“From the woodlands to the Sclerophyll,
Of the Eucalypt Forrest’s I know,
Within the air I can certainly feel,
A benevolence which resembles that of Home…” (Koolark-Home)

Our final poet Luke Sweedman, who happens to be the seed collector for Kings Park, gives us an intriguing insight into seed-collecting trips into the desert.

“I held the paper bag with the seeds we collected fresh
from the lost flowering mallee that was found alive”. (Exploration in mallee)

The Trail offers a fresh and delightful way to connect with poetry and nature and to realise how one can inspire us to better care for the other. Of all the events I attended at Writer’s Week, this blend of location, performance and the written word was the most moving expression of the themes of creativity and diversity underpinning Yeoman’s festival.

Pictured top: A sun-flecked morning as Nandi Chinna reads her poetry at King’s Park. Photo Elizabeth Lewis

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A still from Charmaine Green's 'Dream Mine Time'.
Film, News, Reviews, Spoken word poetry, Visual arts

Stories ancient and recent

Review: Various artists, “Dream Mine Time” ·
FORM Gallery ·
Review by Miranda Johnson ·

The title piece of “Dream Mine Time”, an exhibition at FORM Gallery curated by Kate Alida Mullen, is Charmaine Green’s short video animation and spoken word piece. It shows the transformation of Dreaming stories into a modern-day reality: “contemporary mechanical dream mine time animals” are the trains snaking across the land, and the cargo ships moving the dirt of Country onto foreign shores and the profits into the hands of shareholders and executives. It’s a beautifully sharp piece, realised through iron ore sand animation, and cutting in its assessment of Australian greed and domination over natural resources.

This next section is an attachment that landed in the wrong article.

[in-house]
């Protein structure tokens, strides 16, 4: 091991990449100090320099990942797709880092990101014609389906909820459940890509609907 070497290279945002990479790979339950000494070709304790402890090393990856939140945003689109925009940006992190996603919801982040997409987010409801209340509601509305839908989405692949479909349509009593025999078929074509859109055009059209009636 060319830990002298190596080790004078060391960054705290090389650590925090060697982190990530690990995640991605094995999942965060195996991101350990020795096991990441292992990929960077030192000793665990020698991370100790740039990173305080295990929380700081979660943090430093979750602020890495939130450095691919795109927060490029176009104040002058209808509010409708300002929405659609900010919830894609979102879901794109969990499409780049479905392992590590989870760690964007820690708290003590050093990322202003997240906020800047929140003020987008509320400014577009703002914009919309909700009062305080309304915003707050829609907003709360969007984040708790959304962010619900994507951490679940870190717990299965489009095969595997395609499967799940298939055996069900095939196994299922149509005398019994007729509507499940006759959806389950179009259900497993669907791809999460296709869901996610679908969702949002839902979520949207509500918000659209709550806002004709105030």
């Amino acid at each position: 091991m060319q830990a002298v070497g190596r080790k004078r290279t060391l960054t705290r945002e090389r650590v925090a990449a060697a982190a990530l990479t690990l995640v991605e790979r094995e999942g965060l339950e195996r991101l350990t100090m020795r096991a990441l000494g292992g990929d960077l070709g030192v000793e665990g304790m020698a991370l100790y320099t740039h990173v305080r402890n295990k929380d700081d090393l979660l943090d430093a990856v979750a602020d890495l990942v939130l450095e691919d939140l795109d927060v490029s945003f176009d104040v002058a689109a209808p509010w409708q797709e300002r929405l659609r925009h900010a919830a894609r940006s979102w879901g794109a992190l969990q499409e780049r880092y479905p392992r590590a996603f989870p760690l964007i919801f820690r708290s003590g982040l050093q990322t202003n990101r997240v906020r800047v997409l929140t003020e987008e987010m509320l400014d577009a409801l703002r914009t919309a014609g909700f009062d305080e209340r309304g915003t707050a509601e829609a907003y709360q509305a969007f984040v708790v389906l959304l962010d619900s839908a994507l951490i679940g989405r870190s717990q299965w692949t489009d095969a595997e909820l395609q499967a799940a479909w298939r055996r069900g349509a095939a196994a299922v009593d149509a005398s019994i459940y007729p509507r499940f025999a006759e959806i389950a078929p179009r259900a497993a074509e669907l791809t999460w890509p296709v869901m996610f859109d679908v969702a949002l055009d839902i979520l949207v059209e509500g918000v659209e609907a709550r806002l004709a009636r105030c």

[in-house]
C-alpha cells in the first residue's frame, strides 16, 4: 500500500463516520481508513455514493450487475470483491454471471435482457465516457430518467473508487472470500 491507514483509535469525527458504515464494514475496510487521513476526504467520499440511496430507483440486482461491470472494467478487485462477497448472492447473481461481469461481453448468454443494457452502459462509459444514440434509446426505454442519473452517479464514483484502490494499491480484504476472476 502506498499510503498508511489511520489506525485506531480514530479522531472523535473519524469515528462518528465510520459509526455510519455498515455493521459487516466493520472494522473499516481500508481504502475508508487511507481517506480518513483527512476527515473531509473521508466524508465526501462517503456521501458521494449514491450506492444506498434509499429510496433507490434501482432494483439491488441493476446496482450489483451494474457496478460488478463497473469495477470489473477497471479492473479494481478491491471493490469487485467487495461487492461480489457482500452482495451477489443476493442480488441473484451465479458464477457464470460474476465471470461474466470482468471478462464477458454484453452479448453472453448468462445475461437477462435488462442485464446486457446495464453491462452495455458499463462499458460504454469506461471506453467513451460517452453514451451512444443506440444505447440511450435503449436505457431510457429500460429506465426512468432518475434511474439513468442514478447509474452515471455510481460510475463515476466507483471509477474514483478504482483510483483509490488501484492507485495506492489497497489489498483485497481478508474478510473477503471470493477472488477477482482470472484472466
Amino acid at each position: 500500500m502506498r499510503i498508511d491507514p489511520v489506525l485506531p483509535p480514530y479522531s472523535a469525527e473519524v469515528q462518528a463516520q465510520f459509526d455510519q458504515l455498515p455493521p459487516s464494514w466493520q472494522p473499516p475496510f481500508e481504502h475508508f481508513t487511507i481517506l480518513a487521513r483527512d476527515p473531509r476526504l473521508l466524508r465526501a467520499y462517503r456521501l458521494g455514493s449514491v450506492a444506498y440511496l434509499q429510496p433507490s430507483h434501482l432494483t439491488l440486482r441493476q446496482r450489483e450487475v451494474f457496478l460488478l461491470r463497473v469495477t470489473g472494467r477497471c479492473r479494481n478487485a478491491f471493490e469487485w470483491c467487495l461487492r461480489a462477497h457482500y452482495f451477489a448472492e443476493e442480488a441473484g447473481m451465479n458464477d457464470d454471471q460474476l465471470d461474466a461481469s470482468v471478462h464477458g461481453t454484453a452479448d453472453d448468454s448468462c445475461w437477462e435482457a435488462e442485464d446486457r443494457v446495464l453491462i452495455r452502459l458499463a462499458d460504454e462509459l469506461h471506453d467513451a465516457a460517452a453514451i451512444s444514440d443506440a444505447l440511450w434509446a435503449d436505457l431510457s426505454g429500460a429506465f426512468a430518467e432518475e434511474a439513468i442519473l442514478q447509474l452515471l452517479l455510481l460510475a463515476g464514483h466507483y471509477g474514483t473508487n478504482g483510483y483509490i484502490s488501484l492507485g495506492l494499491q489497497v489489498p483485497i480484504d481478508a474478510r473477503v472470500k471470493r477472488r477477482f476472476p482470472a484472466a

It also sets a tone for the show, in which the work of senior Aboriginal artists, telling the stories of ancient Dreaming, is juxtaposed against that of younger artists, whose Dreaming stories are more recent. It is not, however, a simple juxtaposition, as a thread of modern storytelling runs alongside every story of an earlier time, as they inform and enhance one another. In this way, Dreaming becomes an ongoing process, a continuing story of life and Country that cannot be shelved in the past or left as a relic of an earlier mythical time of creation. It’s a daily reminder of the complex relationship between people and country, an ongoing process of living and experiencing the world in a certain way.

'Pigeon Dreaming' by Ben Ward.
‘Pigeon Dreaming’, 2017, by Ben Ward: The work shows the spiky shapes of scratches in the ground made by the pigeon, a story of the origin of country, but the waterhole in the middle of the work is replaced by a nuclear waste sign to show the fouling and desecration of the sacred water site by white farming practices.